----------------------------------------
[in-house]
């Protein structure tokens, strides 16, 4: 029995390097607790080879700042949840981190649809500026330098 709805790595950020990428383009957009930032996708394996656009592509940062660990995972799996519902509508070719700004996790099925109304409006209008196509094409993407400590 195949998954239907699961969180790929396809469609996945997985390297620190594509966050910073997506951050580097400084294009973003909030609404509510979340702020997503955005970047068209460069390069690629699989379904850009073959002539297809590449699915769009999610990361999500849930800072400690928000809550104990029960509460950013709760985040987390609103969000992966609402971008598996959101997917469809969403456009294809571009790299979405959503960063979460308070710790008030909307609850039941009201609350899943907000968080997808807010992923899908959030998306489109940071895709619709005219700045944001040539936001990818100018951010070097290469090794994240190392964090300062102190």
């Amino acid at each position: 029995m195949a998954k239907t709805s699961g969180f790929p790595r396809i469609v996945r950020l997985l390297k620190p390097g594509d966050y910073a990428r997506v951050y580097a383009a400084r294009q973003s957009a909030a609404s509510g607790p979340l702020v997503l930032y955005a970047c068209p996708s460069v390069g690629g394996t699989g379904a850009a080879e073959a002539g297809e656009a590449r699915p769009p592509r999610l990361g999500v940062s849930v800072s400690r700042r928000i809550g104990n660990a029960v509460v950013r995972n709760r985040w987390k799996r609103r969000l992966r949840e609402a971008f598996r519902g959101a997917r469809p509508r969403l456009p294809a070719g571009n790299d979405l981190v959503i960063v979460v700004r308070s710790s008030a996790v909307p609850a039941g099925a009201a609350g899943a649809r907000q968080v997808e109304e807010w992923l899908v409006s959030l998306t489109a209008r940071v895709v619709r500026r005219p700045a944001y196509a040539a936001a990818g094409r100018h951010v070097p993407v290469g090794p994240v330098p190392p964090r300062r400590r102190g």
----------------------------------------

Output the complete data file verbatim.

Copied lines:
[in-house]
């Protein structure tokens, strides 16, 4: 029995390097607790080879700042949840981190649809500026330098 709805790595950020990428383009957009930032996708394996656009592509940062660990995972799996519902509508070719700004996790099925109304409006209008196509094409993407400590 195949998954239907699961969180790929396809469609996945997985390297620190594509966050910073997506951050580097400084294009973003909030609404509510979340702020997503955005970047068209460069390069690629699989379904850009073959002539297809590449699915769009999610990361999500849930800072400690928000809550104990029960509460950013709760985040987390609103969000992966609402971008598996959101997917469809969403456009294809571009790299979405959503960063979460308070710790008030909307609850039941009201609350899943907000968080997808807010992923899908959030998306489109940071895709619709005219700045944001040539936001990818100018951010070097290469090794994240190392964090300062102190």
């Amino acid at each position: 029995m195949a998954k239907t709805s699961g969180f790929p790595r396809i469609v996945r950020l997985l390297k620190p390097g594509d966050y910073a990428r997506v951050y580097a383009a400084r294009q973003s957009a909030a609404s509510g607790p979340l702020v997503l930032y955005a970047c068209p996708s460069v390069g690629g394996t699989g379904a850009a080879e073959a002539g297809e656009a590449r699915p769009p592509r999610l990361g999500v940062s849930v800072s400690r700042r928000i809550g104990n660990a029960v509460v950013r995972n709760r985040w987390k799996r609103r969000l992966r949840e609402a971008f598996r519902g959101a997917r469809p509508r969403l456009p294809a070719g571009n790299d979405l981190v959503i960063v979460v700004r308070s710790s008030a996790v909307p609850a039941g099925a009201a609350g899943a649809r907000q968080v997808e109304e807010w992923l899908v409006s959030l998306t489109a209008r940071v895709v619709r500026r005219p700045a944001y196509a040539a936001a990818g094409r100018h951010v070097p993407v290469g090794p994240v330098p190392p964090r300062r400590r102190g």